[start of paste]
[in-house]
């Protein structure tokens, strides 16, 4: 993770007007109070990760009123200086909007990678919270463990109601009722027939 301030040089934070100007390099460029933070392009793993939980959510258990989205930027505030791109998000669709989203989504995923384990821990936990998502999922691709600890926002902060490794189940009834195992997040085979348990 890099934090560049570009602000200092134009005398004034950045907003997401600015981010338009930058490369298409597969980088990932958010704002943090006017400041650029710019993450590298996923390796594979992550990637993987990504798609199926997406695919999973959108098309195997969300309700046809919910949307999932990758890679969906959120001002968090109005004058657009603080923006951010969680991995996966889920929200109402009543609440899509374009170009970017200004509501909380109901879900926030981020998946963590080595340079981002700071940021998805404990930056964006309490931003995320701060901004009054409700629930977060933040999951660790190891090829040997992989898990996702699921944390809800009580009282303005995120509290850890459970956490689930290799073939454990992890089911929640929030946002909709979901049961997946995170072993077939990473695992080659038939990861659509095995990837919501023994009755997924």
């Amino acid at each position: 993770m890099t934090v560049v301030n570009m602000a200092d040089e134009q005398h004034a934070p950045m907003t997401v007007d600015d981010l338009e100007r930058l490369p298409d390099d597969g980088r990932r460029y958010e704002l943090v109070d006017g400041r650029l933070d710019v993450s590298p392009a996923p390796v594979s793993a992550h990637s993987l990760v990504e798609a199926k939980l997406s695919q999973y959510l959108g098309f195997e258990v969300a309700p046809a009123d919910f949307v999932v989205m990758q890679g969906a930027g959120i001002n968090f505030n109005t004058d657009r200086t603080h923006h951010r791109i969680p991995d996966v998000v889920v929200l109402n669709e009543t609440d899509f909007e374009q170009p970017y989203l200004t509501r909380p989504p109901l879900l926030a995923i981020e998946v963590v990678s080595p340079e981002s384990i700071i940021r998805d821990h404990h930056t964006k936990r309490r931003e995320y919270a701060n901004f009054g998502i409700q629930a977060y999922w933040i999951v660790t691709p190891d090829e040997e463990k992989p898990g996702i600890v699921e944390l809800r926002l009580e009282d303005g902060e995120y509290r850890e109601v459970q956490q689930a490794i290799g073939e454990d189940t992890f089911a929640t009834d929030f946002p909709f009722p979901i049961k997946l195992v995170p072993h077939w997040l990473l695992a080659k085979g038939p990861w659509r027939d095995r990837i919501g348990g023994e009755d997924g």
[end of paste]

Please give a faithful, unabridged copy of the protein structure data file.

[in-house]
């Protein structure tokens, strides 16, 4: 993770007007109070990760009123200086909007990678919270463990109601009722027939 301030040089934070100007390099460029933070392009793993939980959510258990989205930027505030791109998000669709989203989504995923384990821990936990998502999922691709600890926002902060490794189940009834195992997040085979348990 890099934090560049570009602000200092134009005398004034950045907003997401600015981010338009930058490369298409597969980088990932958010704002943090006017400041650029710019993450590298996923390796594979992550990637993987990504798609199926997406695919999973959108098309195997969300309700046809919910949307999932990758890679969906959120001002968090109005004058657009603080923006951010969680991995996966889920929200109402009543609440899509374009170009970017200004509501909380109901879900926030981020998946963590080595340079981002700071940021998805404990930056964006309490931003995320701060901004009054409700629930977060933040999951660790190891090829040997992989898990996702699921944390809800009580009282303005995120509290850890459970956490689930290799073939454990992890089911929640929030946002909709979901049961997946995170072993077939990473695992080659038939990861659509095995990837919501023994009755997924």
């Amino acid at each position: 993770m890099t934090v560049v301030n570009m602000a200092d040089e134009q005398h004034a934070p950045m907003t997401v007007d600015d981010l338009e100007r930058l490369p298409d390099d597969g980088r990932r460029y958010e704002l943090v109070d006017g400041r650029l933070d710019v993450s590298p392009a996923p390796v594979s793993a992550h990637s993987l990760v990504e798609a199926k939980l997406s695919q999973y959510l959108g098309f195997e258990v969300a309700p046809a009123d919910f949307v999932v989205m990758q890679g969906a930027g959120i001002n968090f505030n109005t004058d657009r200086t603080h923006h951010r791109i969680p991995d996966v998000v889920v929200l109402n669709e009543t609440d899509f909007e374009q170009p970017y989203l200004t509501r909380p989504p109901l879900l926030a995923i981020e998946v963590v990678s080595p340079e981002s384990i700071i940021r998805d821990h404990h930056t964006k936990r309490r931003e995320y919270a701060n901004f009054g998502i409700q629930a977060y999922w933040i999951v660790t691709p190891d090829e040997e463990k992989p898990g996702i600890v699921e944390l809800r926002l009580e009282d303005g902060e995120y509290r850890e109601v459970q956490q689930a490794i290799g073939e454990d189940t992890f089911a929640t009834d929030f946002p909709f009722p979901i049961k997946l195992v995170p072993h077939w997040l990473l695992a080659k085979g038939p990861w659509r027939d095995r990837i919501g348990g023994e009755d997924g």